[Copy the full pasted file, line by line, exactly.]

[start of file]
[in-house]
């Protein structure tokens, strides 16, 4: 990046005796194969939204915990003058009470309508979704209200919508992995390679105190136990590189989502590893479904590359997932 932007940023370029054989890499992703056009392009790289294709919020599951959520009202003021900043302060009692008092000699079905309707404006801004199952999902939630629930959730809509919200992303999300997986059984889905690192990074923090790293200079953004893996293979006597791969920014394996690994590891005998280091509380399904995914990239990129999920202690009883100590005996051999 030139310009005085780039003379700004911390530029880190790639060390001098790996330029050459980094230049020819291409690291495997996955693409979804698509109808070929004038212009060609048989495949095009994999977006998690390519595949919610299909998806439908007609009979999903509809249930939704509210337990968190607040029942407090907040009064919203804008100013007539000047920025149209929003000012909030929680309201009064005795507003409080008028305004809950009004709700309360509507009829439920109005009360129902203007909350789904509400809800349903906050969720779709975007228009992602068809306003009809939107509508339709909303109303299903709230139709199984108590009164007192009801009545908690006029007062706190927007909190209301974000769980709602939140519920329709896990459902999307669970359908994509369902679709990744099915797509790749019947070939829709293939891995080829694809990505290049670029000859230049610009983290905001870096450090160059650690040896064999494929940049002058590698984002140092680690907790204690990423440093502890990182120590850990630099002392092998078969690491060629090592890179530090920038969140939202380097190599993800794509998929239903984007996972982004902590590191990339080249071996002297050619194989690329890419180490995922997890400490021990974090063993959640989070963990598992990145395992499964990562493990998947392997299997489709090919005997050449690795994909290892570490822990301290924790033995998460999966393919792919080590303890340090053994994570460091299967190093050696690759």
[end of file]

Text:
[in-house]
């Protein structure tokens, strides 16, 4: 990046005796194969939204915990003058009470309508979704209200919508992995390679105190136990590189989502590893479904590359997932 932007940023370029054989890499992703056009392009790289294709919020599951959520009202003021900043302060009692008092000699079905309707404006801004199952999902939630629930959730809509919200992303999300997986059984889905690192990074923090790293200079953004893996293979006597791969920014394996690994590891005998280091509380399904995914990239990129999920202690009883100590005996051999 030139310009005085780039003379700004911390530029880190790639060390001098790996330029050459980094230049020819291409690291495997996955693409979804698509109808070929004038212009060609048989495949095009994999977006998690390519595949919610299909998806439908007609009979999903509809249930939704509210337990968190607040029942407090907040009064919203804008100013007539000047920025149209929003000012909030929680309201009064005795507003409080008028305004809950009004709700309360509507009829439920109005009360129902203007909350789904509400809800349903906050969720779709975007228009992602068809306003009809939107509508339709909303109303299903709230139709199984108590009164007192009801009545908690006029007062706190927007909190209301974000769980709602939140519920329709896990459902999307669970359908994509369902679709990744099915797509790749019947070939829709293939891995080829694809990505290049670029000859230049610009983290905001870096450090160059650690040896064999494929940049002058590698984002140092680690907790204690990423440093502890990182120590850990630099002392092998078969690491060629090592890179530090920038969140939202380097190599993800794509998929239903984007996972982004902590590191990339080249071996002297050619194989690329890419180490995922997890400490021990974090063993959640989070963990598992990145395992499964990562493990998947392997299997489709090919005997050449690795994909290892570490822990301290924790033995998460999966393919792919080590303890340090053994994570460091299967190093050696690759």